Safer® Brand offers a variety of mealybug control products to help control and eliminate this garden pest and revive your plants. Please check out our mealybug control products for more details about how they work and how, when, where they should be applied.
Before using any insecticidal soap, it is important that you carefully read and follow all directions on the product label to find out how to use the product safely and effectively.
Since these formulas are contact killers and they do not persist in the environment, several applications may be needed for full control. As a general rule, much like watering, do not use these products in the peak of the day or when temperatures exceed 90 degrees F to avoid wilting or browning of the leaves.
Why Choose a Pest Solution?
Thankfully, many people are starting to realize that products that are compliant for use in organic production are the best solutions available. Why exactly are these products preferred? These solutions break down quickly into their natural elements. They are preferable to chemical pesticides that leave residuals where they are sprayed, causing long-term detrimental effects on the environment.
Plus, if you’re using the wrong insect-control products on produce, these chemicals can make their way into your food, eventually reaching your home and family. You put your love and sweat into your garden because you want to put great food on the tables of your family and whoever else eats your produce. So you want to choose a product that befits the fruits of your labor.
Use Safer® Insect Killing Soap around children and pets. This solution will break down into its natural elements within 7 to 10 days leaving no residual impact on the environment.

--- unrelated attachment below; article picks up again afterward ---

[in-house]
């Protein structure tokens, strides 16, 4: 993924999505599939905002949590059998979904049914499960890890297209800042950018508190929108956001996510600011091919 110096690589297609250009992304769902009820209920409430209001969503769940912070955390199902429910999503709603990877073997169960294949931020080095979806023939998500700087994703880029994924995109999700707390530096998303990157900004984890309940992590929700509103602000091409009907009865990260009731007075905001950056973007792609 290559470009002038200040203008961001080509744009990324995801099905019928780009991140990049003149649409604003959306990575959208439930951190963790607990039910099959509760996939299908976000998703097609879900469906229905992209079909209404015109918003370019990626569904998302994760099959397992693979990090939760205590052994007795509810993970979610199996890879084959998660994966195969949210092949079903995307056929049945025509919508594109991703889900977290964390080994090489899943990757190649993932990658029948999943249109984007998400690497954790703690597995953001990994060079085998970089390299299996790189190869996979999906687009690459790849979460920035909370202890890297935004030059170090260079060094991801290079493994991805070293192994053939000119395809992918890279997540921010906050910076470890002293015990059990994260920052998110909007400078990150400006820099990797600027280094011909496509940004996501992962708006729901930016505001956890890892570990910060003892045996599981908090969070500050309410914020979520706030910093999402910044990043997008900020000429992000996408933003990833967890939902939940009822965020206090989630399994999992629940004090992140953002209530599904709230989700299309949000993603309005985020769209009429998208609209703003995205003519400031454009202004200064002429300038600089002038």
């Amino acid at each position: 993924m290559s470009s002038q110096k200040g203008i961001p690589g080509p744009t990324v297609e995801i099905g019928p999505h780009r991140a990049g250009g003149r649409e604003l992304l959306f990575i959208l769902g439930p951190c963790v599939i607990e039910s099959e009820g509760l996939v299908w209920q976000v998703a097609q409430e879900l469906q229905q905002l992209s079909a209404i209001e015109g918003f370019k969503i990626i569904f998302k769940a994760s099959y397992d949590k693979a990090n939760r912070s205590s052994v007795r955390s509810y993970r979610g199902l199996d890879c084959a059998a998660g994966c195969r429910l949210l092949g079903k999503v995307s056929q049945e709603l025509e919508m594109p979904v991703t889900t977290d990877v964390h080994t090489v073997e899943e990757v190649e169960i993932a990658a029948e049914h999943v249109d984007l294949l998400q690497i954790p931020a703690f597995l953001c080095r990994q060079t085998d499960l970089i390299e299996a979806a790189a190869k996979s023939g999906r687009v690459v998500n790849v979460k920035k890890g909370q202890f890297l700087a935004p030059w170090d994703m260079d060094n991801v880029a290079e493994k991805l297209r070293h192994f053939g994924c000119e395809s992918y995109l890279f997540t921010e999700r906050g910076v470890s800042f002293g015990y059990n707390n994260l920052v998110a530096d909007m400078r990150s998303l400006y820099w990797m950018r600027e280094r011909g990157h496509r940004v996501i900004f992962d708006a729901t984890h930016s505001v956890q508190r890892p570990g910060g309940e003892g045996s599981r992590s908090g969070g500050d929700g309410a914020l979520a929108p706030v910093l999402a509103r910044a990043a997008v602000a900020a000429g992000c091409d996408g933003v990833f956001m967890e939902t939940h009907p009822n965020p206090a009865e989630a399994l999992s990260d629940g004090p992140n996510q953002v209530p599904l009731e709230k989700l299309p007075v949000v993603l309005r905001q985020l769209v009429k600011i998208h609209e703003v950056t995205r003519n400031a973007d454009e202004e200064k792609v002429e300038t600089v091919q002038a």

Checking transplants for mealybugs, releasing mealybug destroyers and parasitic wasps, and simply spraying infected plants with strong, steady streams of water are methods that may be helpful in controlling mealybugs. However, since the mealybug is so hard to control, using various types of controls, including both environmental and organic methods may be the best way to eradicate large infestations as much as possible.
Check under transplants' leaves and roots for mealybugs. Release mealybug destroyers in orchards, in greenhouses and on houseplants. The number of mealybug destroyers released depends on the size of the area and location of the area.
These can be bought commercially. Follow directions of the accompanying material if you purchase these insects. Their release may need to be done using a certain procedure.
Parasitic wasps can also be released to control large infestations outdoors. You should be able to attract them naturally by planting pollen or nectar producing flowers.
Since it is very difficult to control mealybugs, it is important to check seedlings or transplants before placing them in your garden or yard. When buying mealybug destroyers, follow directions of the accompanying material to see when to apply the destroyers. There may have to be multiple applications.
Most local greenhouses and garden centers can help you determine the right planting time for nectar and pollen producing plants to ensure that the pollen and nectar will be available when the wasps arrive.